|Innovative Treatment Options|
Through a collaborative effort with Colorado State University Animal Cancer Center, the physicians of The Denver Clinic developed a chemotherapy protocol for treatment of osteosarcoma (bone cancer) that has been shown to result in the best 10 year survival for adults and kids of any place in the country.
This partnership began because it was recognized that bone cancer affects dogs much more frequently than humans. By developing an intra-arterial chemotherapy protocol that was effective in dogs, clinicians worked to determine if the same approach would be beneficial in humans. This protocol, which places chemotherapy agents directly into the tumor, has resulted in 92% of kids treated in this manner to be alive at least 10 years after their original diagnosis and 89% of adults.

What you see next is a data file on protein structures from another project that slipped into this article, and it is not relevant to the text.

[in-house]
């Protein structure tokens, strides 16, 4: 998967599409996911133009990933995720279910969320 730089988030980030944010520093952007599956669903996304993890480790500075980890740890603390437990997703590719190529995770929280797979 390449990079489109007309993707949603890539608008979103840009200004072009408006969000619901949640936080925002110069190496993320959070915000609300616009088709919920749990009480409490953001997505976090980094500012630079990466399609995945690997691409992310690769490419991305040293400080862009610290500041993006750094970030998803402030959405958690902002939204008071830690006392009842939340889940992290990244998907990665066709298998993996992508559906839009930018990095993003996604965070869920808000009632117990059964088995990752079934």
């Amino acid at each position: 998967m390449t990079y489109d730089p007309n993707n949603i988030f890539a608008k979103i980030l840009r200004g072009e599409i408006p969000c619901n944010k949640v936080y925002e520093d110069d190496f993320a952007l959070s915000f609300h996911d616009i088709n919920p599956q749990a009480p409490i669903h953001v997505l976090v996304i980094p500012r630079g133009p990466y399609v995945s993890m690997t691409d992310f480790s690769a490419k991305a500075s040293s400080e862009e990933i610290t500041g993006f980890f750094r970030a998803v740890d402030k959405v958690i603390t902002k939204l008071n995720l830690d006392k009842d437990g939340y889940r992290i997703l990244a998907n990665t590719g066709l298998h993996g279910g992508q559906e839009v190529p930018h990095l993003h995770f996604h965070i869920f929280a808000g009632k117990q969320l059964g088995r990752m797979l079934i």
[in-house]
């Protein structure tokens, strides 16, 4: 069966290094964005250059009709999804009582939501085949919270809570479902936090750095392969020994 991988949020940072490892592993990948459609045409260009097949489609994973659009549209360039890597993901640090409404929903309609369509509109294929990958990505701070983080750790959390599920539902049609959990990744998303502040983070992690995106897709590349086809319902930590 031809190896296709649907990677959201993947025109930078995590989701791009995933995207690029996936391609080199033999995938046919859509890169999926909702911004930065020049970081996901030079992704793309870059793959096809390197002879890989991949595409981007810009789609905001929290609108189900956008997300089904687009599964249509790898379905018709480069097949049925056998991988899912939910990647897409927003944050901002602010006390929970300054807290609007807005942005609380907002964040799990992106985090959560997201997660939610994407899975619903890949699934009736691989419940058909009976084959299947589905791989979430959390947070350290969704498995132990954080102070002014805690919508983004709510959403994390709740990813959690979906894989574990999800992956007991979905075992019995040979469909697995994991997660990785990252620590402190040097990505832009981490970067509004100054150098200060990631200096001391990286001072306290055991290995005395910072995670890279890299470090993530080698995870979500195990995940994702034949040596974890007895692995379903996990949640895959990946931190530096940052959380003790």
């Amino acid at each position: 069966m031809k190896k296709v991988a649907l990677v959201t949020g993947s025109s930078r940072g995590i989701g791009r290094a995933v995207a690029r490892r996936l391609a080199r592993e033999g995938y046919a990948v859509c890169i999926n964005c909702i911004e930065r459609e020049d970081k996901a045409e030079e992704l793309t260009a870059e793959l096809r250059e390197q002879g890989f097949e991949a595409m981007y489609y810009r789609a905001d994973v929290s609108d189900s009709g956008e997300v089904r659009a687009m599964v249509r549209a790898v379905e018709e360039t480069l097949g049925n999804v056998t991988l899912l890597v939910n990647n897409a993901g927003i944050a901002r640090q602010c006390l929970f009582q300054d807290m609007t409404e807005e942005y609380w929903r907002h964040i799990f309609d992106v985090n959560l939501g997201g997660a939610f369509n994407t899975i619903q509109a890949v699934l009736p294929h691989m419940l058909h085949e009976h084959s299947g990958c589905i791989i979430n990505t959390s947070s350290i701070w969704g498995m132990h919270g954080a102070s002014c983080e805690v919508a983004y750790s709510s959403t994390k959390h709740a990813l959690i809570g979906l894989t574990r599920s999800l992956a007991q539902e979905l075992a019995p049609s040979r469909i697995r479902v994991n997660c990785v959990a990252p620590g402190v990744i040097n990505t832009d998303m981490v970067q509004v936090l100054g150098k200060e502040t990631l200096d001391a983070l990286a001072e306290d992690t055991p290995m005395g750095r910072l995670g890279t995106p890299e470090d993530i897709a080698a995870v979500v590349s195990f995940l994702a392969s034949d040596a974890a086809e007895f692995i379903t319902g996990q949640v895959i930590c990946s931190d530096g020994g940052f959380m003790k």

The protocol requires a close team approach to management of the tumor. The oncologist, orthopedic surgeon, and radiologists are all in communication about a patient's progress and treatment plan. This unique approach to patient care is fundamental to the success outcome of treatment.
The Growing Prosthesis
The Repiphysis "growing" prosthesis was designed by Ross Wilkins, MD and Arnaud Soubeiran, PhD because of a need to allow a child's leg that had been treated for bone cancer to grow as their non-affected leg was growing. Prior to the Repiphysis, a child had to undergo multiple surgical procedures to extend the length of their affected leg so they wouldn't have a serious leg length difference. The growing prosthesis allowed for the expansion (growth) of the metal prosthesis without requiring a surgery.
The design includes a spring mechanism covered by a plastic type material. By placing an electomagnetic coil around a child with the repiphysis implanted, the plastic heats enough to allow the spring to expand without harming the child's skin. The amount of expansion is carefully controlled and the child's leg "grows" slowly as the other leg grows over the years.
Click here for a video of this process